Commission voted along party lines

Finally, the commission voted 8 to 7, along party lines, to settle all disputed electoral returns in favor of the Republicans. All 20 disputed electoral votes for Hayes would be allowed to stand, and Hayes won the election, with an electoral vote of 185 to 184, even though he had not won the popular vote.

Hinged on ineligible elector’s vote

The whole American Presidency seemed to have hinged on that one ineligible electoral vote by John W. Watts. If the Democratic Governor Grover of Oregon had been allowed to appoint a Democrat in place of the Republican Watts, then Tilden would have been president.

The nation, still reeling from the effects of the brutal and bloody Civil War, accepted these extraordinary proceedings because violence almost certainly would have been the only alternative. As a sidenote: John W. Watts was returned to his position as postmaster.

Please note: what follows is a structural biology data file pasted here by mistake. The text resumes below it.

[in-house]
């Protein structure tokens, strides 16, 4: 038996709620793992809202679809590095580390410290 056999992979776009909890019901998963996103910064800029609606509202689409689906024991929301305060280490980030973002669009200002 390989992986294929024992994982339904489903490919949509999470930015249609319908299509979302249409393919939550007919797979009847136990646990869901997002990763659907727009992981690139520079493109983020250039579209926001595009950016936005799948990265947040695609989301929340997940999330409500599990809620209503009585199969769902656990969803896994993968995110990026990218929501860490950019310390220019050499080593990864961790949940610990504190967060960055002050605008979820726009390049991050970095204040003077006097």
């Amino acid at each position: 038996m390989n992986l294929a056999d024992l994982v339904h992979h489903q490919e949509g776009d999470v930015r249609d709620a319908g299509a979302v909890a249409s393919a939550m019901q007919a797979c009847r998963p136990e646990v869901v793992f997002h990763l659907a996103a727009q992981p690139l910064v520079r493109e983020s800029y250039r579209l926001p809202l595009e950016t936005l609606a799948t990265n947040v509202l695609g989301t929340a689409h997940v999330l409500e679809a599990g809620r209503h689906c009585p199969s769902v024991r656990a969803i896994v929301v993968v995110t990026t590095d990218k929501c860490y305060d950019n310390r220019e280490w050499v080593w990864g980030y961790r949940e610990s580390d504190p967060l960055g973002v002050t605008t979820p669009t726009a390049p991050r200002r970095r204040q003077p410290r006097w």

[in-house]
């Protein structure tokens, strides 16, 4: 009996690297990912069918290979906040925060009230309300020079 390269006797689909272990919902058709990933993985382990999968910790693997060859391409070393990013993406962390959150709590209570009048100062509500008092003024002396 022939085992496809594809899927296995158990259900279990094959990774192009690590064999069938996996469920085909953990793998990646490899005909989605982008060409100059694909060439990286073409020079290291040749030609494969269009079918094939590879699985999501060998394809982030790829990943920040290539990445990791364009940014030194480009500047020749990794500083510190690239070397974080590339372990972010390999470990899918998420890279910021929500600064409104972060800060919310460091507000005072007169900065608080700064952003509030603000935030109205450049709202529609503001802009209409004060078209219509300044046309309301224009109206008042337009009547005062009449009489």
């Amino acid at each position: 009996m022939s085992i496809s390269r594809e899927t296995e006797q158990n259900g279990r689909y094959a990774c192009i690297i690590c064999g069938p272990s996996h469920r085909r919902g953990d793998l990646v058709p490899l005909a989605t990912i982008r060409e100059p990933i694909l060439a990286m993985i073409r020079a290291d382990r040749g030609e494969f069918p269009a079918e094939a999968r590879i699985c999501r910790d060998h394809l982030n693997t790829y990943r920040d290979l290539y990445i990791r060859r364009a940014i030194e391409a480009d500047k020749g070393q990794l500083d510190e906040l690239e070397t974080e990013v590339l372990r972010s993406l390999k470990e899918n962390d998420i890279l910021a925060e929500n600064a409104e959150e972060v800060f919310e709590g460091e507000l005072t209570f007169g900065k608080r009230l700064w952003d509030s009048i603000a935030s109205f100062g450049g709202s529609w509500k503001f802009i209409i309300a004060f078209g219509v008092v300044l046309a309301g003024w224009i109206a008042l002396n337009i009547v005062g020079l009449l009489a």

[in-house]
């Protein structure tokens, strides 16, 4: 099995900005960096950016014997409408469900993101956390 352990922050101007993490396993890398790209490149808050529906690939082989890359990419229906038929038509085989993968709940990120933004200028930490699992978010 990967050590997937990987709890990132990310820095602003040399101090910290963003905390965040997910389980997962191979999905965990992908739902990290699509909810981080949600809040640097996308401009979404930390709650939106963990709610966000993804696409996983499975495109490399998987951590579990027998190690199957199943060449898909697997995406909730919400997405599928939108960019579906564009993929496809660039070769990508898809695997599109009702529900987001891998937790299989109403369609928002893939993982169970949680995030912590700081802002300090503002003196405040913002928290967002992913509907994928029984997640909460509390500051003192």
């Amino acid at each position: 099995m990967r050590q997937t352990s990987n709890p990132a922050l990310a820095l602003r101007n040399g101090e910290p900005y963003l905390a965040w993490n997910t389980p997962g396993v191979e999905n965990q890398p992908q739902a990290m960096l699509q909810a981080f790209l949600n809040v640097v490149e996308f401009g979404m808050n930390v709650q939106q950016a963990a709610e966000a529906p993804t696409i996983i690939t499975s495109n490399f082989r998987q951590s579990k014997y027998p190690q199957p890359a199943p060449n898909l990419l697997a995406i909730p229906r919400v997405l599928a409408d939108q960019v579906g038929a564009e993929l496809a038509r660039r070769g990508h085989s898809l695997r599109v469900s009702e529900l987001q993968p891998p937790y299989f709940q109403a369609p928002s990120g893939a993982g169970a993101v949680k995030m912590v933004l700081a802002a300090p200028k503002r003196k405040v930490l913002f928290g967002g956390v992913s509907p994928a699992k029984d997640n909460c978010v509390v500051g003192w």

Faith and Courage: A Novel of Colonial America (Tapestry of Love) (Volume 2)

In this action-packed novel depicting true events, the family saga continues with Ambrose Dixon’s family. George Willson witnesses the execution of King Charles II and is forced to leave the woman he loves to witch hunters in 17th century England as he flees to his sister, Mary, and her husband Ambrose Dixon’s home in Colonial American. Ridden with guilt over difficult decisions he made to survive, George Willson and the Dixon’s embrace the Quaker faith which further creates problems for their existence in the New World.

Faith and Courage: A Novel of Colonial America (Tapestry of Love) (Paperback)
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Faith and Courage: A Novel of Colonial America (Tapestry of Love) (Paperback)